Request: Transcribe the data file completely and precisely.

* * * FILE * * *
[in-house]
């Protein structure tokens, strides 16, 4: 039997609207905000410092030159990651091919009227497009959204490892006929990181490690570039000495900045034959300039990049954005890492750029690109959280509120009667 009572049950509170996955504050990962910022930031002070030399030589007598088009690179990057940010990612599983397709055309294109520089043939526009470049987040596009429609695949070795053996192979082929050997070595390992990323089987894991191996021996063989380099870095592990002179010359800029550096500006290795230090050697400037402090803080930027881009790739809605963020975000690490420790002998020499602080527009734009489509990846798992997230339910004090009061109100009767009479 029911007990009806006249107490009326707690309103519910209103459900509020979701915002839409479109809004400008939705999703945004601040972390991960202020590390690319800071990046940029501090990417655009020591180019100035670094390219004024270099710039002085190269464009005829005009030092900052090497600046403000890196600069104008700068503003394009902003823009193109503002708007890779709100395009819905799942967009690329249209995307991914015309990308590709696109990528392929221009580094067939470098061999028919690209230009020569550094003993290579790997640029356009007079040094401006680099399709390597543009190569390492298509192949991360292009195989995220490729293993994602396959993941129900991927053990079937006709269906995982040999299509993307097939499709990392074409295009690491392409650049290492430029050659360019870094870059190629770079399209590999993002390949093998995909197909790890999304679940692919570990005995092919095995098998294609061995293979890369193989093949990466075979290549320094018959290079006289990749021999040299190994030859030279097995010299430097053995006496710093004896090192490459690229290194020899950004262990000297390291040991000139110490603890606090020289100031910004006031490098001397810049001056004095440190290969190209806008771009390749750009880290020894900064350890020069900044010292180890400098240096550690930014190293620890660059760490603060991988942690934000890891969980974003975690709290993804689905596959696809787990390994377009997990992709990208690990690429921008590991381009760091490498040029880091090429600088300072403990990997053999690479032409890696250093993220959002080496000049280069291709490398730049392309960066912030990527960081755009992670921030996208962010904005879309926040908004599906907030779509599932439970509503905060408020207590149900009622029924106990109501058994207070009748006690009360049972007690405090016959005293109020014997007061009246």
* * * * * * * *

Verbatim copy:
[in-house]
């Protein structure tokens, strides 16, 4: 039997609207905000410092030159990651091919009227497009959204490892006929990181490690570039000495900045034959300039990049954005890492750029690109959280509120009667 009572049950509170996955504050990962910022930031002070030399030589007598088009690179990057940010990612599983397709055309294109520089043939526009470049987040596009429609695949070795053996192979082929050997070595390992990323089987894991191996021996063989380099870095592990002179010359800029550096500006290795230090050697400037402090803080930027881009790739809605963020975000690490420790002998020499602080527009734009489509990846798992997230339910004090009061109100009767009479 029911007990009806006249107490009326707690309103519910209103459900509020979701915002839409479109809004400008939705999703945004601040972390991960202020590390690319800071990046940029501090990417655009020591180019100035670094390219004024270099710039002085190269464009005829005009030092900052090497600046403000890196600069104008700068503003394009902003823009193109503002708007890779709100395009819905799942967009690329249209995307991914015309990308590709696109990528392929221009580094067939470098061999028919690209230009020569550094003993290579790997640029356009007079040094401006680099399709390597543009190569390492298509192949991360292009195989995220490729293993994602396959993941129900991927053990079937006709269906995982040999299509993307097939499709990392074409295009690491392409650049290492430029050659360019870094870059190629770079399209590999993002390949093998995909197909790890999304679940692919570990005995092919095995098998294609061995293979890369193989093949990466075979290549320094018959290079006289990749021999040299190994030859030279097995010299430097053995006496710093004896090192490459690229290194020899950004262990000297390291040991000139110490603890606090020289100031910004006031490098001397810049001056004095440190290969190209806008771009390749750009880290020894900064350890020069900044010292180890400098240096550690930014190293620890660059760490603060991988942690934000890891969980974003975690709290993804689905596959696809787990390994377009997990992709990208690990690429921008590991381009760091490498040029880091090429600088300072403990990997053999690479032409890696250093993220959002080496000049280069291709490398730049392309960066912030990527960081755009992670921030996208962010904005879309926040908004599906907030779509599932439970509503905060408020207590149900009622029924106990109501058994207070009748006690009360049972007690405090016959005293109020014997007061009246």